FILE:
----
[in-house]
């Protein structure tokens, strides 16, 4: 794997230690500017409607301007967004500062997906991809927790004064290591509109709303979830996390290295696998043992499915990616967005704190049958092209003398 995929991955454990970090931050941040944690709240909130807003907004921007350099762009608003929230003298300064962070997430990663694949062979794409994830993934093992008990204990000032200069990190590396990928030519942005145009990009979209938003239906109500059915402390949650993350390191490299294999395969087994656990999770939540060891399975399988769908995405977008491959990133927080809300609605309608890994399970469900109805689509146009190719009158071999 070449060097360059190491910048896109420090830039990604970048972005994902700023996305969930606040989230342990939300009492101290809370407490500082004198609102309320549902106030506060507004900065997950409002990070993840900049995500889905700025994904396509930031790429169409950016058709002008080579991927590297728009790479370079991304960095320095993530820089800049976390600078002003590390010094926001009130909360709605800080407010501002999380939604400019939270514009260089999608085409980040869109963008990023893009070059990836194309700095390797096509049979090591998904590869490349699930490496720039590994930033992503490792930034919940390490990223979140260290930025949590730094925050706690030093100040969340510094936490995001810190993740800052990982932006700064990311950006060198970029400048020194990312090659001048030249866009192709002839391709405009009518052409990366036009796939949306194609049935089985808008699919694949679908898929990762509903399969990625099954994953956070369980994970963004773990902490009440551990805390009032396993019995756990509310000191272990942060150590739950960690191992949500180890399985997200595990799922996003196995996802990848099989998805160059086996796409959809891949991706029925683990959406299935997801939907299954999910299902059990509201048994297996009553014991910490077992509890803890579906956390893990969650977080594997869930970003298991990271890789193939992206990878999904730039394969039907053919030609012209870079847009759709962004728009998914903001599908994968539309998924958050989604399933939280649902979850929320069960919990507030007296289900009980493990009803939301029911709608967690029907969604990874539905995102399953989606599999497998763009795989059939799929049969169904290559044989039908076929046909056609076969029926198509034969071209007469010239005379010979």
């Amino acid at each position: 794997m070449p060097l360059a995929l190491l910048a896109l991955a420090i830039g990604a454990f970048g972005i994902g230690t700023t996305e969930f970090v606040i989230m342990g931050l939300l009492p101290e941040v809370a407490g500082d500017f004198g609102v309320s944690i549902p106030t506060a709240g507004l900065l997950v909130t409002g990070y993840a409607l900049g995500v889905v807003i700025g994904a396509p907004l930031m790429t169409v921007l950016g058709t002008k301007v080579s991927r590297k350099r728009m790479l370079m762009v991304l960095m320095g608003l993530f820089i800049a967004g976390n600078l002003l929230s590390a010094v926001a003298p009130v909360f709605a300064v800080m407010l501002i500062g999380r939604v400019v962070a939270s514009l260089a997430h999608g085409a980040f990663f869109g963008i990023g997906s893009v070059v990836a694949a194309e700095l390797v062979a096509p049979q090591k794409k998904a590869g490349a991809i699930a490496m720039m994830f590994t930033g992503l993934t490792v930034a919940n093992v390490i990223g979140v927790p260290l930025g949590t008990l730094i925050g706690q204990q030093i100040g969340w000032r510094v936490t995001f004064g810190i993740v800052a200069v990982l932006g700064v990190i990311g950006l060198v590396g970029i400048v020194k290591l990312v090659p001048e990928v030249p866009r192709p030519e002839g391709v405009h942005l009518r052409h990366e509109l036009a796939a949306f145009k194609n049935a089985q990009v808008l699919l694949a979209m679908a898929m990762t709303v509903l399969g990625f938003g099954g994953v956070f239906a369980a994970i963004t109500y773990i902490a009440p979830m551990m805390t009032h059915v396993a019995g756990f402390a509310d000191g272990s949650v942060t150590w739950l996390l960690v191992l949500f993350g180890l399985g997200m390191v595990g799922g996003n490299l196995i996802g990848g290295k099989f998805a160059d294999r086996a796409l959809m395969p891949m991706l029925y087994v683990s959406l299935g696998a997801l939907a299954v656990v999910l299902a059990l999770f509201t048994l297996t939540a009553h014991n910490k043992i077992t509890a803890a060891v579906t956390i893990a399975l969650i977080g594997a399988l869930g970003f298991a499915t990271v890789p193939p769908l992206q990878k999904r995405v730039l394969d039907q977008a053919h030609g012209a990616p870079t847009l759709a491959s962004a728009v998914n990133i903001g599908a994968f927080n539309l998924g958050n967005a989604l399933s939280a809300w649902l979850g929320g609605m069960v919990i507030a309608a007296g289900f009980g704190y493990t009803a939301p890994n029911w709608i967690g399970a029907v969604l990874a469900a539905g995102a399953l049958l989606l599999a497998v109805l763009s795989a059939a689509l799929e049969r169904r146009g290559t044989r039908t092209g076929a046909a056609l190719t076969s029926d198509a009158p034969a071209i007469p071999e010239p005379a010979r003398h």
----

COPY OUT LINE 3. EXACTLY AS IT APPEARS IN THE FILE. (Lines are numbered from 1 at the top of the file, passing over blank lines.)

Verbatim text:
């Amino acid at each position: 794997m070449p060097l360059a995929l190491l910048a896109l991955a420090i830039g990604a454990f970048g972005i994902g230690t700023t996305e969930f970090v606040i989230m342990g931050l939300l009492p101290e941040v809370a407490g500082d500017f004198g609102v309320s944690i549902p106030t506060a709240g507004l900065l997950v909130t409002g990070y993840a409607l900049g995500v889905v807003i700025g994904a396509p907004l930031m790429t169409v921007l950016g058709t002008k301007v080579s991927r590297k350099r728009m790479l370079m762009v991304l960095m320095g608003l993530f820089i800049a967004g976390n600078l002003l929230s590390a010094v926001a003298p009130v909360f709605a300064v800080m407010l501002i500062g999380r939604v400019v962070a939270s514009l260089a997430h999608g085409a980040f990663f869109g963008i990023g997906s893009v070059v990836a694949a194309e700095l390797v062979a096509p049979q090591k794409k998904a590869g490349a991809i699930a490496m720039m994830f590994t930033g992503l993934t490792v930034a919940n093992v390490i990223g979140v927790p260290l930025g949590t008990l730094i925050g706690q204990q030093i100040g969340w000032r510094v936490t995001f004064g810190i993740v800052a200069v990982l932006g700064v990190i990311g950006l060198v590396g970029i400048v020194k290591l990312v090659p001048e990928v030249p866009r192709p030519e002839g391709v405009h942005l009518r052409h990366e509109l036009a796939a949306f145009k194609n049935a089985q990009v808008l699919l694949a979209m679908a898929m990762t709303v509903l399969g990625f938003g099954g994953v956070f239906a369980a994970i963004t109500y773990i902490a009440p979830m551990m805390t009032h059915v396993a019995g756990f402390a509310d000191g272990s949650v942060t150590w739950l996390l960690v191992l949500f993350g180890l399985g997200m390191v595990g799922g996003n490299l196995i996802g990848g290295k099989f998805a160059d294999r086996a796409l959809m395969p891949m991706l029925y087994v683990s959406l299935g696998a997801l939907a299954v656990v999910l299902a059990l999770f509201t048994l297996t939540a009553h014991n910490k043992i077992t509890a803890a060891v579906t956390i893990a399975l969650i977080g594997a399988l869930g970003f298991a499915t990271v890789p193939p769908l992206q990878k999904r995405v730039l394969d039907q977008a053919h030609g012209a990616p870079t847009l759709a491959s962004a728009v998914n990133i903001g599908a994968f927080n539309l998924g958050n967005a989604l399933s939280a809300w649902l979850g929320g609605m069960v919990i507030a309608a007296g289900f009980g704190y493990t009803a939301p890994n029911w709608i967690g399970a029907v969604l990874a469900a539905g995102a399953l049958l989606l599999a497998v109805l763009s795989a059939a689509l799929e049969r169904r146009g290559t044989r039908t092209g076929a046909a056609l190719t076969s029926d198509a009158p034969a071209i007469p071999e010239p005379a010979r003398h």